5@5: FDA to close livestock antibiotic loophole | The end of wild-caught Alaskan salmon?

5@5: FDA to close livestock antibiotic loophole | The end of wild-caught Alaskan salmon?

FDA proposes to close loophole on antibiotics for food-producing animals

A new proposal from FDA would ban the over-the-counter sale of any remaining antibiotics intended for use on livestock. Smaller rural farmers, however, are taking issue with the fact that they may not have easy access to a licensed veterinarian as much as needed under the new rule—especially in comparison to larger operations that have the means to hire onsite vets. Read more at Modern Farmer

The strange, uncertain fate of one of the world’s most valuable salmon habitats

Alaska’s Bristol Bay is the source of most wild-grown salmon fillets on grocery store shelves today, but climate change and the threat of a new mine advocated for by the Trump administration could destroy the once-thriving habitat altogether. Alaskans are torn between the potential economic benefits of the mine versus it’s likely destructive effect on the state’s natural resources. Read more at The Nation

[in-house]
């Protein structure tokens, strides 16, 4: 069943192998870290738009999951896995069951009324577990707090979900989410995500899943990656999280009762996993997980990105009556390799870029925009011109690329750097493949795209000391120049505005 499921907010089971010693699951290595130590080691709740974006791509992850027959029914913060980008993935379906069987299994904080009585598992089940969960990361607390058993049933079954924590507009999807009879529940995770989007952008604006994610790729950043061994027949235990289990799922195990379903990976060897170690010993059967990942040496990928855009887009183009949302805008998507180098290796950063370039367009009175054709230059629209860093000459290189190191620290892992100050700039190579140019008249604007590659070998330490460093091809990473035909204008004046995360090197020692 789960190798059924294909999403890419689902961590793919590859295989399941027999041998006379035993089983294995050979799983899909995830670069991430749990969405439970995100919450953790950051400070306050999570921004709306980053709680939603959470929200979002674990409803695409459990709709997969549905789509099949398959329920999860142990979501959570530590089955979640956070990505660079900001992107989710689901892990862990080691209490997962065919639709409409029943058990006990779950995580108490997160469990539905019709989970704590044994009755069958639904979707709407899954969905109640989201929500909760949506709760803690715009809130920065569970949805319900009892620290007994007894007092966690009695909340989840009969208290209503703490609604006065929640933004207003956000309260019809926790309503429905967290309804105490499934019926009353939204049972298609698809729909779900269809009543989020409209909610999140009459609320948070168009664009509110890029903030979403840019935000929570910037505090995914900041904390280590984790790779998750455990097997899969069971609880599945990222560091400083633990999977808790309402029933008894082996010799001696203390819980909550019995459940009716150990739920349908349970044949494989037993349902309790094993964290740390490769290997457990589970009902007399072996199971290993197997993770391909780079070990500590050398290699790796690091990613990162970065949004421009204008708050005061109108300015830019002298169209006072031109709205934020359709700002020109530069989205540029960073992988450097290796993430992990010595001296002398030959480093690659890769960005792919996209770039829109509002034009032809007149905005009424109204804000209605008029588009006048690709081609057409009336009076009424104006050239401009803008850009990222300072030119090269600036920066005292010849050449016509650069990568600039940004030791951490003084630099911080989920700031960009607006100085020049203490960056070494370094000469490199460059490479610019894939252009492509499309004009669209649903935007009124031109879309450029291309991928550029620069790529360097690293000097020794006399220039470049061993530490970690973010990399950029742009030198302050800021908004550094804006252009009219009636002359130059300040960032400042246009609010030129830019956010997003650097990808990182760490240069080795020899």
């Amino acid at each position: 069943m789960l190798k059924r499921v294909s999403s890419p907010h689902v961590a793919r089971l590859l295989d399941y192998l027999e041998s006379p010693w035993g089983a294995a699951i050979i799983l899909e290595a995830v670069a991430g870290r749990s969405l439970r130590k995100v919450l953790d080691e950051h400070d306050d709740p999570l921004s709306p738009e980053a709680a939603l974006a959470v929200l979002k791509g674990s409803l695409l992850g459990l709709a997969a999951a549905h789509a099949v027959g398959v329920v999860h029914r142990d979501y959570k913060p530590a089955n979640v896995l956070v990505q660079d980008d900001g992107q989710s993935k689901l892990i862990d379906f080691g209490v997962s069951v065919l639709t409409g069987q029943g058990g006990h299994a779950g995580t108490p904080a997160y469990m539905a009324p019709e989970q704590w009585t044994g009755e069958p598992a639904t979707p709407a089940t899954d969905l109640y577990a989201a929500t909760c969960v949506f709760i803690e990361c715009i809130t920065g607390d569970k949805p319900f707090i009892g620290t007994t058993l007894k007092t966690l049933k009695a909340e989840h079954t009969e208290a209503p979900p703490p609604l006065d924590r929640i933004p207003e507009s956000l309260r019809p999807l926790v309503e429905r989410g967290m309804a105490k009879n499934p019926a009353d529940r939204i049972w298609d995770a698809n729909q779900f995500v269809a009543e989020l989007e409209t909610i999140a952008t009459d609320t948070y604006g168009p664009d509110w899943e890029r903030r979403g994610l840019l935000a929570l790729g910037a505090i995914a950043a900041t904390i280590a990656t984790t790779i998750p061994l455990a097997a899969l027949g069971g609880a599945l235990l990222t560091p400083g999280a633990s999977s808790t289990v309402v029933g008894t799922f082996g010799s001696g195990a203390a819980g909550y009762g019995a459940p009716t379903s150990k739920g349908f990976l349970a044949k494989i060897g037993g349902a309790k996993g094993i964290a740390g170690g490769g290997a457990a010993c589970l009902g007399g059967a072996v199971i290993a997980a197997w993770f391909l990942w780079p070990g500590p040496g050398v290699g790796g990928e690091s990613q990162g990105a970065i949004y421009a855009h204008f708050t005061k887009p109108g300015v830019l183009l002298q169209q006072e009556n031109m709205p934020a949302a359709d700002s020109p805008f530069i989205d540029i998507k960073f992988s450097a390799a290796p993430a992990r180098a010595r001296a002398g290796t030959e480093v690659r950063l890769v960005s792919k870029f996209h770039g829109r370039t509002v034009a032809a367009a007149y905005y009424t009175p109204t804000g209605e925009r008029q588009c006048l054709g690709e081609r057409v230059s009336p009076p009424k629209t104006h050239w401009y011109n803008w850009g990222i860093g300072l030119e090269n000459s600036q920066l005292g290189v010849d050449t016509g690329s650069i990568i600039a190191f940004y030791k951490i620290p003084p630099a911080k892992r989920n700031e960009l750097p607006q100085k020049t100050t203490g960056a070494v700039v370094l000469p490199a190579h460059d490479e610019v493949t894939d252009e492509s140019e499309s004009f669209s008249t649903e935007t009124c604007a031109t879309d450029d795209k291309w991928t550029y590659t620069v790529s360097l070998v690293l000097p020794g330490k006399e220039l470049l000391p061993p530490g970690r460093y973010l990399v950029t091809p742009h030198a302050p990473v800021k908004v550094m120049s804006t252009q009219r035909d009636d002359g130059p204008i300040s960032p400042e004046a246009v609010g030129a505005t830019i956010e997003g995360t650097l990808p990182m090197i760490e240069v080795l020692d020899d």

Cotton on: The staggering potential of switching to organic clothes

A new report shows that buying a certified organic t-shirt over a conventional one saves roughly 2,457 liters of water. The cotton plant requires an enormous amount of water to thrive, and water scarcity has been identified as one of the top 10 global risks to society over the next decade by the World Economic Forum. Read more at The Guardian

Dr. Bronner’s Magic Soap Company supports the 2020 legalize psilocybin initiative